It's Germany 1973.  A guy named Dieter Dierks is throwing acid parties in his studio, all musicians welcome.  Just show up, gobble some acid, lay down tracks. And he gets some top players throwing in, Members of Ash Ra Tempel, Wallenstein.  Later, Dierks would do more drugs, muck around with the tapes, get his girlfriend to throw some vocals down, and call the whole thing Cosmic Jokers.  Then he'd release it without telling anybody, or cutting them in on any royalties. Which got lawyers involved, and Cosmic Jokers relegated to the extremely rare category.   But good.

Beatles - hey bulldog
Even at their least essential, the Beatles couldn't help being a great fucking rock and roll band, particularly if John Lennon was unleashed, and allowed to snarl.

Doors - L'America
Jimbo the Lizard King was already dead when this one came out (or successful in his disappearance).  Either way, LA Woman is exactly the kind of album every dead (or disappeared) poet, sexgod, asshole rockstar should leave in his wake.  Full of grit, mystery, and kickass songs like L'America.

Link Wray - Batman theme
As far as I'm concerned, there's still only one Batman worth talking about, and that's the 1960s TV Batman, the Adam West Batman, the laugh-along silly Batman, the mod-pop technicolour Batman.  Everybody was doing versions of the main theme at the time.  Link Wray's wins because it's just so dirty (the guitar that is), and straight up FUN.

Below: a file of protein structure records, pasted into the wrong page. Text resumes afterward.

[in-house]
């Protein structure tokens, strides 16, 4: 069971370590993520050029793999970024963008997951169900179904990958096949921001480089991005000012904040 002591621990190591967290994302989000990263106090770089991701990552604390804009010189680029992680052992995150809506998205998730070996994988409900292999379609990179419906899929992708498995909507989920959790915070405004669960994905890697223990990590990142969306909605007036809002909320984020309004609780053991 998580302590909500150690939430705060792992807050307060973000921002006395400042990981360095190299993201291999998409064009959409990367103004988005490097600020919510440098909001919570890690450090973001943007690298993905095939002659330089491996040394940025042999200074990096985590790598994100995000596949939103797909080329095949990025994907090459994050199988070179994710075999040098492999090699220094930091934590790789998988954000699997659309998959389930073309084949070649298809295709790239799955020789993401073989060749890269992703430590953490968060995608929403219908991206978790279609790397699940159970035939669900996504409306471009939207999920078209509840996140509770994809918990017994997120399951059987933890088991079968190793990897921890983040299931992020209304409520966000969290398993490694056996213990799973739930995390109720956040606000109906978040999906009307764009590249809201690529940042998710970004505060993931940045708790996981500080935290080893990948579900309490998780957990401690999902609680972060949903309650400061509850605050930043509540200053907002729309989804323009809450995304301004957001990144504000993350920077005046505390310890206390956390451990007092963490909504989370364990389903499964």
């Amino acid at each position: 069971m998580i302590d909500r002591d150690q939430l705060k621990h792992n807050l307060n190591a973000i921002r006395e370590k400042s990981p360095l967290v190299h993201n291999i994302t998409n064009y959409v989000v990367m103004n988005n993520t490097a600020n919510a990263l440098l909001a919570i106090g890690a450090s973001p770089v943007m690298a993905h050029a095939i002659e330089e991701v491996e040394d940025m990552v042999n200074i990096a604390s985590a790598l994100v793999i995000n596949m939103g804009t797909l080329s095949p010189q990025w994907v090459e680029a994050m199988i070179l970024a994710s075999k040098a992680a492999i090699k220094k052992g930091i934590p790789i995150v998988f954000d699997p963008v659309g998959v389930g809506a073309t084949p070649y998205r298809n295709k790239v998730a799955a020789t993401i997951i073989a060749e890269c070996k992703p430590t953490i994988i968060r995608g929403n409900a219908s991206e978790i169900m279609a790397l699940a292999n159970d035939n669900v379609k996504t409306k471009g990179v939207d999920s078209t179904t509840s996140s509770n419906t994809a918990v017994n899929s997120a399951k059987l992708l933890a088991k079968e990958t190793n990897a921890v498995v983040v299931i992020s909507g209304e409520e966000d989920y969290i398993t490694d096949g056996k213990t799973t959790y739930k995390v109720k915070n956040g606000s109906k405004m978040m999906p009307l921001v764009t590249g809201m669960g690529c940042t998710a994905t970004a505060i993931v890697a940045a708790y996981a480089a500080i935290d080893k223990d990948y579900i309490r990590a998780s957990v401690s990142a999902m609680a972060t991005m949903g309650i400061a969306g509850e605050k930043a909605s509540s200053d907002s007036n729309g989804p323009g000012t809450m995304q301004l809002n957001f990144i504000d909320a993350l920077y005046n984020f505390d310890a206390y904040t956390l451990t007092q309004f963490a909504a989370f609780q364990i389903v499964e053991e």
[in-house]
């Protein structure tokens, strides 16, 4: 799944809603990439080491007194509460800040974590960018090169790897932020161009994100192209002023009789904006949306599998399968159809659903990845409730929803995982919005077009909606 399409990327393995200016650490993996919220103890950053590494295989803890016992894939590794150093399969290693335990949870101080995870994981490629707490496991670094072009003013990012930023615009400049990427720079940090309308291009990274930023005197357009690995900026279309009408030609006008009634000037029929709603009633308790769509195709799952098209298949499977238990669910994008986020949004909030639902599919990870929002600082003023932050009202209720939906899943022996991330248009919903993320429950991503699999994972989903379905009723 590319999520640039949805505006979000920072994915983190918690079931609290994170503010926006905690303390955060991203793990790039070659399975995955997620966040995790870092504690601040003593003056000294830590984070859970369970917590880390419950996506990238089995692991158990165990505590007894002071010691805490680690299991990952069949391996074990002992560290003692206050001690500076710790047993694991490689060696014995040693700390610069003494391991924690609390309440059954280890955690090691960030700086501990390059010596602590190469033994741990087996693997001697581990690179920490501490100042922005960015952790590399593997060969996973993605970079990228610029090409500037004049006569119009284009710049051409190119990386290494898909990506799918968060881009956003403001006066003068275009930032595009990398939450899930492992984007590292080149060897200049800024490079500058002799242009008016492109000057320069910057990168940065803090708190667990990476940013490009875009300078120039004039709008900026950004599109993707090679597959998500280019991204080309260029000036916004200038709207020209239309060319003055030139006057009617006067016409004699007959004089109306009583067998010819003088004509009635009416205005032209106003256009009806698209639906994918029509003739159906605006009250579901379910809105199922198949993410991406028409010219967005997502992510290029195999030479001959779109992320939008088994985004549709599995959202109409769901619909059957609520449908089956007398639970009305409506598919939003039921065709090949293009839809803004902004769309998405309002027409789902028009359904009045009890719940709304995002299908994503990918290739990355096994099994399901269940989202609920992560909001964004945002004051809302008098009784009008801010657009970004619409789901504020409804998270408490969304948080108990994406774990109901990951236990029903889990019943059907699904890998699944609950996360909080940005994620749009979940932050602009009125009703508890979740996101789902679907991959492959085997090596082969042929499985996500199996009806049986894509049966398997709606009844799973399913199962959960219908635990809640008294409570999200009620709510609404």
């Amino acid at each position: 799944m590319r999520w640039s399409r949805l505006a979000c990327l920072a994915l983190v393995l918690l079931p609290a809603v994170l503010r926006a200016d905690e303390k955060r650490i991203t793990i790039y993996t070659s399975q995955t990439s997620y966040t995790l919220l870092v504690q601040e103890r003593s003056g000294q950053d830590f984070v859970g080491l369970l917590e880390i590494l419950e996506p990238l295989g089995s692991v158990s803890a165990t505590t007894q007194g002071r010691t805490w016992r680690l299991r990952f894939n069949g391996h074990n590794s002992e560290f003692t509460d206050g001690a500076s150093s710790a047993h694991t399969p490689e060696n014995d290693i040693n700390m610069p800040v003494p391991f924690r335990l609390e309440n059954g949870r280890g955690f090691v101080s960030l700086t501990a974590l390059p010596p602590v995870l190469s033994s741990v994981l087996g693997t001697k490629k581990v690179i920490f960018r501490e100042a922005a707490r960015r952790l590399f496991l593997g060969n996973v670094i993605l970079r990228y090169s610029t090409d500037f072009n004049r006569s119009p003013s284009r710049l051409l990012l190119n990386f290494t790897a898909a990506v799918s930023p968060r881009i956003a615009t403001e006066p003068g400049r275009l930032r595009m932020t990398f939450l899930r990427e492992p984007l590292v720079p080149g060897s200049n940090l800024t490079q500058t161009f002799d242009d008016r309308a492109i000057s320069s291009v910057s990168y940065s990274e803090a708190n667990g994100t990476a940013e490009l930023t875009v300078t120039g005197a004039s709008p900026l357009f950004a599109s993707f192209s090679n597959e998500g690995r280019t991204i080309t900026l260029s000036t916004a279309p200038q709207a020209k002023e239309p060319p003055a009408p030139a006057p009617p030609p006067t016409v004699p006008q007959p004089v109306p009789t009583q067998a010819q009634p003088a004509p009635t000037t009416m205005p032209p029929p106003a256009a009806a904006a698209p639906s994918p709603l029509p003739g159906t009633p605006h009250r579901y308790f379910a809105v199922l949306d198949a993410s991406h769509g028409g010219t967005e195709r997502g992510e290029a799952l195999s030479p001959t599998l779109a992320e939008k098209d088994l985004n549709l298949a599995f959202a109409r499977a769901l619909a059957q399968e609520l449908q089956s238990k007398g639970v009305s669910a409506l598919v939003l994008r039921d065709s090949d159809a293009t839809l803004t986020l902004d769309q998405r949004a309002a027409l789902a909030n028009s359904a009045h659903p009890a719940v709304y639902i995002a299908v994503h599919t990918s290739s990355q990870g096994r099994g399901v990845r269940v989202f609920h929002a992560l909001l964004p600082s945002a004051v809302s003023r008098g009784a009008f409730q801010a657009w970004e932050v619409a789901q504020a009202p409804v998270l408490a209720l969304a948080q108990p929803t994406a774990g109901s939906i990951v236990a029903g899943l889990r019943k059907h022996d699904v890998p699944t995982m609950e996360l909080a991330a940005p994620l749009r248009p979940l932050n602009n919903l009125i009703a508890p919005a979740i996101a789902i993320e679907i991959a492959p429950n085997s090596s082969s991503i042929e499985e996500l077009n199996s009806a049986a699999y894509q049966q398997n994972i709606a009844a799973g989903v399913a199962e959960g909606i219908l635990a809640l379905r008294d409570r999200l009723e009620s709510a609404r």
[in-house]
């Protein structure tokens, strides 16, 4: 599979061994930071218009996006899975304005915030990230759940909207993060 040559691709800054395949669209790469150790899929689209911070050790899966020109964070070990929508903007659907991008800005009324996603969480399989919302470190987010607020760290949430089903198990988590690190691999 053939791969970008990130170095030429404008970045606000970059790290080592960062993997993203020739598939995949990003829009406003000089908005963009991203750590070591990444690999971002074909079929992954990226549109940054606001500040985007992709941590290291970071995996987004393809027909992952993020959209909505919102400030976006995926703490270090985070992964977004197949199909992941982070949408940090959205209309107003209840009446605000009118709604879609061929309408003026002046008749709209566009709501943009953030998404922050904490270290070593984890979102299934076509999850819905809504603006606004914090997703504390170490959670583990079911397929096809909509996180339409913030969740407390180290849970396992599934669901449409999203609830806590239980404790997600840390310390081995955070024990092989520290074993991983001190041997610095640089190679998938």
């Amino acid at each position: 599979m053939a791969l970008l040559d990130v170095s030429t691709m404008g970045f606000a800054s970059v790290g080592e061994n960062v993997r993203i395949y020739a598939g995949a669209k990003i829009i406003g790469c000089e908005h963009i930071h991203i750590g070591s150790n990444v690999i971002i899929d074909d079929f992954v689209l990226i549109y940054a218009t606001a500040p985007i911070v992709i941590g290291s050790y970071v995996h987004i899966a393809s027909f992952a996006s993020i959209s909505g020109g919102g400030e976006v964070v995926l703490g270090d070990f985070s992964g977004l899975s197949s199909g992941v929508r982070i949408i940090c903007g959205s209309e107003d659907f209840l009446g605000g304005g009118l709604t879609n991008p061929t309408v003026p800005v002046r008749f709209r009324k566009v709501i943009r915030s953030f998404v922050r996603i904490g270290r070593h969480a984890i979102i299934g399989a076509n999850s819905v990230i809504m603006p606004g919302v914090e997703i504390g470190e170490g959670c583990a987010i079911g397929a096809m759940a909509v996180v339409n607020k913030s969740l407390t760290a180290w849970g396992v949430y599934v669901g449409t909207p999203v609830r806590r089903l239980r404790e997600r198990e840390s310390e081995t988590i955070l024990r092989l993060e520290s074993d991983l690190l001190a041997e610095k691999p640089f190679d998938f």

Cocteau Twins - Ivo
I didn't pay that much attention to the Cocteau Twins back in the 80s when they were first doing their thing.  Not that I didn't at least like pretty much everything I heard, it just never found me that often.  But Treasure was an exception.  An album full of it.  Treasure, that is – dense, ethereal, yet surprisingly tough.  

Love + Rockets - all in my mind [electric]
Love and Rockets never got the respect they deserved in the mid-80s.  Fans of Bauhaus (the band they'd split from) were huddled together in dark rooms awaiting the resurrection of their main man, Peter Murphy (which never really came).  Edgy psyche-types were busy getting their ears abused by the likes of The Jesus + Mary Chain.  Meanwhile David Jay, Kevin Haskins and Daniel Ash were slipping on the shades and cranking out some of the smoothest, most artful, BEST psychedelic sounds since the 60s – always delivered with a cool hint of 80s snarl.

Guess Who - key [randoEDIT]
Not the key.  Simply (significantly) Key.  In which Canada's biggest band ever, at the verge of conquering the world (they'd outsell the Beatles in 1970), smell the wheat and get cosmic, reference the Bible and otherwise lay down the elusive psychedelic TRUTH for all god's children.  With prolonged drum solo toward the end which the Randophonic edit-team has seen fit to remedy somewhat.